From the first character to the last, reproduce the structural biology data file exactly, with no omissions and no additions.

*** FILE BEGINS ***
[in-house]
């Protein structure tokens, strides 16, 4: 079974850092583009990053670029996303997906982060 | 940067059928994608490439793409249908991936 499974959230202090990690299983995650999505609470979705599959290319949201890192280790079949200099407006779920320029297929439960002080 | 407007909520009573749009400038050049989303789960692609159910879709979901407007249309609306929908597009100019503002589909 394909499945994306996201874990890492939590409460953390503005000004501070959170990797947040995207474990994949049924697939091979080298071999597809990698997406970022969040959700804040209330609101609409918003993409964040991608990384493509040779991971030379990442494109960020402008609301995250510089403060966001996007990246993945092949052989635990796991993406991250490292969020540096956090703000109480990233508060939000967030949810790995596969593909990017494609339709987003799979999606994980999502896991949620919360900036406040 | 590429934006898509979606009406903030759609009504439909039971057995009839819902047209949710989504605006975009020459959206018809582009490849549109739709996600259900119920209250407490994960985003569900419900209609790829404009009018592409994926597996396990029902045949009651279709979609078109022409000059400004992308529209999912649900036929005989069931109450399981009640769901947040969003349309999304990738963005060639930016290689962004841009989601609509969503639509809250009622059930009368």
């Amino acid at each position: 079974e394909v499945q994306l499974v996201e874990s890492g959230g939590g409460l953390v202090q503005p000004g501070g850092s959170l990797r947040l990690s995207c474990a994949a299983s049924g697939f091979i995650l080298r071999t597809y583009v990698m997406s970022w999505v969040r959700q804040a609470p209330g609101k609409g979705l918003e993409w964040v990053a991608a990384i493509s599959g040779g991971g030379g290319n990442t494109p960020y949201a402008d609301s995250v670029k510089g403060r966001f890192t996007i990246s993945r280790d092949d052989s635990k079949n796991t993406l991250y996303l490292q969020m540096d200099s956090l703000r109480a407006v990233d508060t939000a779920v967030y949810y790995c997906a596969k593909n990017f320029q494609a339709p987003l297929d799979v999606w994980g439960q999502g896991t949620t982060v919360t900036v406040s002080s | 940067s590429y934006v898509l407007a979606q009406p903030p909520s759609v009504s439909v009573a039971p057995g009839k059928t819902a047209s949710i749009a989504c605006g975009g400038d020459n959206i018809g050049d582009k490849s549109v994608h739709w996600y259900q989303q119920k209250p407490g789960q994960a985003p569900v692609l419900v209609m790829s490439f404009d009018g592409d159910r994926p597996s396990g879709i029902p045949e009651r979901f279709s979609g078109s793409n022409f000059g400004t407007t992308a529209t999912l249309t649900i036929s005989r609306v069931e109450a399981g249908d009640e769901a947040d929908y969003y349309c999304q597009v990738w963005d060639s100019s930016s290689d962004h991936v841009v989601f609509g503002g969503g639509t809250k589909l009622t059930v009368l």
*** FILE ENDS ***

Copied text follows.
[in-house]
């Protein structure tokens, strides 16, 4: 079974850092583009990053670029996303997906982060 | 940067059928994608490439793409249908991936 499974959230202090990690299983995650999505609470979705599959290319949201890192280790079949200099407006779920320029297929439960002080 | 407007909520009573749009400038050049989303789960692609159910879709979901407007249309609306929908597009100019503002589909 394909499945994306996201874990890492939590409460953390503005000004501070959170990797947040995207474990994949049924697939091979080298071999597809990698997406970022969040959700804040209330609101609409918003993409964040991608990384493509040779991971030379990442494109960020402008609301995250510089403060966001996007990246993945092949052989635990796991993406991250490292969020540096956090703000109480990233508060939000967030949810790995596969593909990017494609339709987003799979999606994980999502896991949620919360900036406040 | 590429934006898509979606009406903030759609009504439909039971057995009839819902047209949710989504605006975009020459959206018809582009490849549109739709996600259900119920209250407490994960985003569900419900209609790829404009009018592409994926597996396990029902045949009651279709979609078109022409000059400004992308529209999912649900036929005989069931109450399981009640769901947040969003349309999304990738963005060639930016290689962004841009989601609509969503639509809250009622059930009368």
């Amino acid at each position: 079974e394909v499945q994306l499974v996201e874990s890492g959230g939590g409460l953390v202090q503005p000004g501070g850092s959170l990797r947040l990690s995207c474990a994949a299983s049924g697939f091979i995650l080298r071999t597809y583009v990698m997406s970022w999505v969040r959700q804040a609470p209330g609101k609409g979705l918003e993409w964040v990053a991608a990384i493509s599959g040779g991971g030379g290319n990442t494109p960020y949201a402008d609301s995250v670029k510089g403060r966001f890192t996007i990246s993945r280790d092949d052989s635990k079949n796991t993406l991250y996303l490292q969020m540096d200099s956090l703000r109480a407006v990233d508060t939000a779920v967030y949810y790995c997906a596969k593909n990017f320029q494609a339709p987003l297929d799979v999606w994980g439960q999502g896991t949620t982060v919360t900036v406040s002080s | 940067s590429y934006v898509l407007a979606q009406p903030p909520s759609v009504s439909v009573a039971p057995g009839k059928t819902a047209s949710i749009a989504c605006g975009g400038d020459n959206i018809g050049d582009k490849s549109v994608h739709w996600y259900q989303q119920k209250p407490g789960q994960a985003p569900v692609l419900v209609m790829s490439f404009d009018g592409d159910r994926p597996s396990g879709i029902p045949e009651r979901f279709s979609g078109s793409n022409f000059g400004t407007t992308a529209t999912l249309t649900i036929s005989r609306v069931e109450a399981g249908d009640e769901a947040d929908y969003y349309c999304q597009v990738w963005d060639s100019s930016s290689d962004h991936v841009v989601f609509g503002g969503g639509t809250k589909l009622t059930v009368l």